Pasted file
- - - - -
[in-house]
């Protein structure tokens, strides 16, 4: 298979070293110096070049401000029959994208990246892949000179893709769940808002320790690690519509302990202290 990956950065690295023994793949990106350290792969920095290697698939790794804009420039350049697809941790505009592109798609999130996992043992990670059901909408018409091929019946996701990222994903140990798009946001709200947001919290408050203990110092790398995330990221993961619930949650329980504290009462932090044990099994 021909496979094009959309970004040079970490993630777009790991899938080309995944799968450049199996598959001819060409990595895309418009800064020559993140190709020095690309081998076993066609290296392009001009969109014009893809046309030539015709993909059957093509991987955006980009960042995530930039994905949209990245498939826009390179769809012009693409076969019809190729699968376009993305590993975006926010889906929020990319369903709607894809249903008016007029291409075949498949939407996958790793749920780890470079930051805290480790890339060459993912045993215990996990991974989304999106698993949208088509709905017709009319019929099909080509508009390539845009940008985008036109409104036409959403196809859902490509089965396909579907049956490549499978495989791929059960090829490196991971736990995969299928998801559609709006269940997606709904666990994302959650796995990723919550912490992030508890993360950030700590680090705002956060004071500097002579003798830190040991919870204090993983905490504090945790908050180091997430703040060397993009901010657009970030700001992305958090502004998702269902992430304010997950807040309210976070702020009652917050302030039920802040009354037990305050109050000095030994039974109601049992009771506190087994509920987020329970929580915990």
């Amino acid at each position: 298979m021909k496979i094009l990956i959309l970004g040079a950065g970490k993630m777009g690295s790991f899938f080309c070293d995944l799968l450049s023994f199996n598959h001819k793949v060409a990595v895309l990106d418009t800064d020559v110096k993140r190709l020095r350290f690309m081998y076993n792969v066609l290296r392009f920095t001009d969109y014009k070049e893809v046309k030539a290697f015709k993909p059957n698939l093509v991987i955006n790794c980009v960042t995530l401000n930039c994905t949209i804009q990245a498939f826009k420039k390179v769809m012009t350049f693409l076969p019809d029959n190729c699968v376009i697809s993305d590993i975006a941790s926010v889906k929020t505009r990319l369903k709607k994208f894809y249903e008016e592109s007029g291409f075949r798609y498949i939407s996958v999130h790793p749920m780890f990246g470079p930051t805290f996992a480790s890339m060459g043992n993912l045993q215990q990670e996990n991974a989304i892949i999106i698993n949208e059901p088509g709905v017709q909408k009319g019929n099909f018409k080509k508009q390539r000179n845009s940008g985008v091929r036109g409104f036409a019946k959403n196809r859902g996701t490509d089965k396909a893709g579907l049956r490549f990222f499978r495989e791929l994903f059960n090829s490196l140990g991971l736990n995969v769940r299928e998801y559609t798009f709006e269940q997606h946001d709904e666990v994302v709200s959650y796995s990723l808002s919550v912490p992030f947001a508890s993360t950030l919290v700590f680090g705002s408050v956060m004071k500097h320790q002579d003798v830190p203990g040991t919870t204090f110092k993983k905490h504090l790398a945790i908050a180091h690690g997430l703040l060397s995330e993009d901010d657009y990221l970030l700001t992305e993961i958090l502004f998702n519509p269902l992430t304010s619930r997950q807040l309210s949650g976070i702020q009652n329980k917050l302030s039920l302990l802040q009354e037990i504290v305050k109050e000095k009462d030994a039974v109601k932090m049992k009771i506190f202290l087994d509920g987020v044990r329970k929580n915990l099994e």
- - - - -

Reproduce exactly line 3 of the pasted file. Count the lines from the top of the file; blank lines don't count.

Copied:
């Amino acid at each position: 298979m021909k496979i094009l990956i959309l970004g040079a950065g970490k993630m777009g690295s790991f899938f080309c070293d995944l799968l450049s023994f199996n598959h001819k793949v060409a990595v895309l990106d418009t800064d020559v110096k993140r190709l020095r350290f690309m081998y076993n792969v066609l290296r392009f920095t001009d969109y014009k070049e893809v046309k030539a290697f015709k993909p059957n698939l093509v991987i955006n790794c980009v960042t995530l401000n930039c994905t949209i804009q990245a498939f826009k420039k390179v769809m012009t350049f693409l076969p019809d029959n190729c699968v376009i697809s993305d590993i975006a941790s926010v889906k929020t505009r990319l369903k709607k994208f894809y249903e008016e592109s007029g291409f075949r798609y498949i939407s996958v999130h790793p749920m780890f990246g470079p930051t805290f996992a480790s890339m060459g043992n993912l045993q215990q990670e996990n991974a989304i892949i999106i698993n949208e059901p088509g709905v017709q909408k009319g019929n099909f018409k080509k508009q390539r000179n845009s940008g985008v091929r036109g409104f036409a019946k959403n196809r859902g996701t490509d089965k396909a893709g579907l049956r490549f990222f499978r495989e791929l994903f059960n090829s490196l140990g991971l736990n995969v769940r299928e998801y559609t798009f709006e269940q997606h946001d709904e666990v994302v709200s959650y796995s990723l808002s919550v912490p992030f947001a508890s993360t950030l919290v700590f680090g705002s408050v956060m004071k500097h320790q002579d003798v830190p203990g040991t919870t204090f110092k993983k905490h504090l790398a945790i908050a180091h690690g997430l703040l060397s995330e993009d901010d657009y990221l970030l700001t992305e993961i958090l502004f998702n519509p269902l992430t304010s619930r997950q807040l309210s949650g976070i702020q009652n329980k917050l302030s039920l302990l802040q009354e037990i504290v305050k109050e000095k009462d030994a039974v109601k932090m049992k009771i506190f202290l087994d509920g987020v044990r329970k929580n915990l099994e």